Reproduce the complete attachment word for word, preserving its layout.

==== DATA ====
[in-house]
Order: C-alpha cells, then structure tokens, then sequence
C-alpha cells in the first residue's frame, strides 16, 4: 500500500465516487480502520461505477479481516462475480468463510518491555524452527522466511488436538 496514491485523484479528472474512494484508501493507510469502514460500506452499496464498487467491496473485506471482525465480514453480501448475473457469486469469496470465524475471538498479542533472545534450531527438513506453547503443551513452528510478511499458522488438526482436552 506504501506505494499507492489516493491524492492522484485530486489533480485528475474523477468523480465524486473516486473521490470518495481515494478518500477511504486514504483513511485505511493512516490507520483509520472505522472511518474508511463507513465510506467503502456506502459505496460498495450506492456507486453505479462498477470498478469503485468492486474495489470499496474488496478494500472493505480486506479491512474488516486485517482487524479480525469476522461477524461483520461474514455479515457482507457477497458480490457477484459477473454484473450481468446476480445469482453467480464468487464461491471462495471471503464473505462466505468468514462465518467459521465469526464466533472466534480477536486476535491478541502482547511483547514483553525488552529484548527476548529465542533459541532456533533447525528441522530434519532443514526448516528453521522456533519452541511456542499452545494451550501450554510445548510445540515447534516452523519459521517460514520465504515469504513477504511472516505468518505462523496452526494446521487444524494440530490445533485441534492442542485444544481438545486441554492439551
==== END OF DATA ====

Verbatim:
[in-house]
Order: C-alpha cells, then structure tokens, then sequence
C-alpha cells in the first residue's frame, strides 16, 4: 500500500465516487480502520461505477479481516462475480468463510518491555524452527522466511488436538 496514491485523484479528472474512494484508501493507510469502514460500506452499496464498487467491496473485506471482525465480514453480501448475473457469486469469496470465524475471538498479542533472545534450531527438513506453547503443551513452528510478511499458522488438526482436552 506504501506505494499507492489516493491524492492522484485530486489533480485528475474523477468523480465524486473516486473521490470518495481515494478518500477511504486514504483513511485505511493512516490507520483509520472505522472511518474508511463507513465510506467503502456506502459505496460498495450506492456507486453505479462498477470498478469503485468492486474495489470499496474488496478494500472493505480486506479491512474488516486485517482487524479480525469476522461477524461483520461474514455479515457482507457477497458480490457477484459477473454484473450481468446476480445469482453467480464468487464461491471462495471471503464473505462466505468468514462465518467459521465469526464466533472466534480477536486476535491478541502482547511483547514483553525488552529484548527476548529465542533459541532456533533447525528441522530434519532443514526448516528453521522456533519452541511456542499452545494451550501450554510445548510445540515447534516452523519459521517460514520465504515469504513477504511472516505468518505462523496452526494446521487444524494440530490445533485441534492442542485444544481438545486441554492439551